Tuesday, December 04, 2012

‪Dilgo Khyentse‬

I watched Brilliant Moon today, (which is there on my last post), about the great Dilgo Khyentse.  Lots of good footage in the movie. He wrote 25 volumes.  He was a tall man.  He was a non-sectarian teacher.  He got married and had two daughters.  I love the picture of him when he was 25.

I would recommend spending the time to see this movie for free on line on Vimeo, before you see Yanghsi, which is playing at the Ruben this month, click on the link to find the times.

Curious to see what my teacher said about him, I picked up Precious Teachers: Indian Memoirs of an English Buddhist, and read the last chapter about Dilgo Khyentse.

As the movie points out as well, he always made people feel welcome, and Sangharakshita felt welcome when he visited him.  On the 9th of May 1963, Sangharakshita received the phowa or 'conciousness tranmission' of Amitabha, an oral transmission of the Nyingmapas.  Dilgo Khyentse visited Sangharakshita's vihara in Kalimpong, and later gave him the Kurukulle sadhana, the dancing red form of Tara, that same year.  Sangharakshita was guided by Yogi Chen to seek these out, and you can read all about why in Precious Teachers, and the circumstances of those times in Kalingpong.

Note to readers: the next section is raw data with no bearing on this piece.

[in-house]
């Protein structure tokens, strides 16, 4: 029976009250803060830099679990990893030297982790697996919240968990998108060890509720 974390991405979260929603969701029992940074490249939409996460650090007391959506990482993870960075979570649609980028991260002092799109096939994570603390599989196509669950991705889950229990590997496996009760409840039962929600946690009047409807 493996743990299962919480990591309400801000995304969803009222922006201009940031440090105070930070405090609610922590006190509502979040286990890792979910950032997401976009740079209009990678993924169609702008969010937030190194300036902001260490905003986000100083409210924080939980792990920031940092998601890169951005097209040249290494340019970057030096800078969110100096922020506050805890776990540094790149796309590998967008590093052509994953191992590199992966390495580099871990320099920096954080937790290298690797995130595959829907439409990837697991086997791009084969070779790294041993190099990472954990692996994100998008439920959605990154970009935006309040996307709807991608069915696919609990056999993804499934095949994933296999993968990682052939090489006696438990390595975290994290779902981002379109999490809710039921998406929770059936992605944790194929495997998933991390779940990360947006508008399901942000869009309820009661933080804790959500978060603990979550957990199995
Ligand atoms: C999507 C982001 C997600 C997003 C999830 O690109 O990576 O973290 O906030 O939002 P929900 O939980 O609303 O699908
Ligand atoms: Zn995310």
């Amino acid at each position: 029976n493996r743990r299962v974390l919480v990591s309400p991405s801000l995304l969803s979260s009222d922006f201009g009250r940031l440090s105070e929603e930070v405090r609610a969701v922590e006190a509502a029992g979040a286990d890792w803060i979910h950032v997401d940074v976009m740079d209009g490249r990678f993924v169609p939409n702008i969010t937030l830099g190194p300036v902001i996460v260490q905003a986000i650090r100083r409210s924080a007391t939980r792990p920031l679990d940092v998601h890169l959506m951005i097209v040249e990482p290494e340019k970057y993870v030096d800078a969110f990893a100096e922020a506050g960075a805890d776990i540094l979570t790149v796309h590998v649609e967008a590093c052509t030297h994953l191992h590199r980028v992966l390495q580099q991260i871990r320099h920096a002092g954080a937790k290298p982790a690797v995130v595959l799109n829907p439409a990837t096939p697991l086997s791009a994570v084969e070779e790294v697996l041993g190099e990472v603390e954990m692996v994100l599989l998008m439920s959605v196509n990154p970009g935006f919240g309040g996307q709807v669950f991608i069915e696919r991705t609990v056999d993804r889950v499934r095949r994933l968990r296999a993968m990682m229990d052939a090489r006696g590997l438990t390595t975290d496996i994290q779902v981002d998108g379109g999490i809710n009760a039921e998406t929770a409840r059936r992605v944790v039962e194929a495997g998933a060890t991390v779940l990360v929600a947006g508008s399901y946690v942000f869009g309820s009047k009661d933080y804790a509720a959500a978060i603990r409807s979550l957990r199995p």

In Moving Against the Stream: The Birth of a New Buddhist Movement, Sangharakshita writes that Dilgo Khyentse came to Kalingpong in 1959.  He adds that he got the Jhambhala sadhana, which he didn't directly state in Precious Teachers, instead saying it wasn't really Buddhist, that it was more Bon.

When Shangharakshita was planning to return to England permanently, he went to get the blessing of Dilgo Khyentse, who was then living in Darjeeling in 1965 (p.360).

I know I can flit from one text and teaching to another, but I really think I should read Dilgo's books and read more about him.  He seems like a really warm human with a deep practice and lots of knowledge about the tradition.  I did really enjoy The Hundred Verses of Advice: Tibetan Buddhist Teachings on What Matters Most (Shambhala Pocket Classics).

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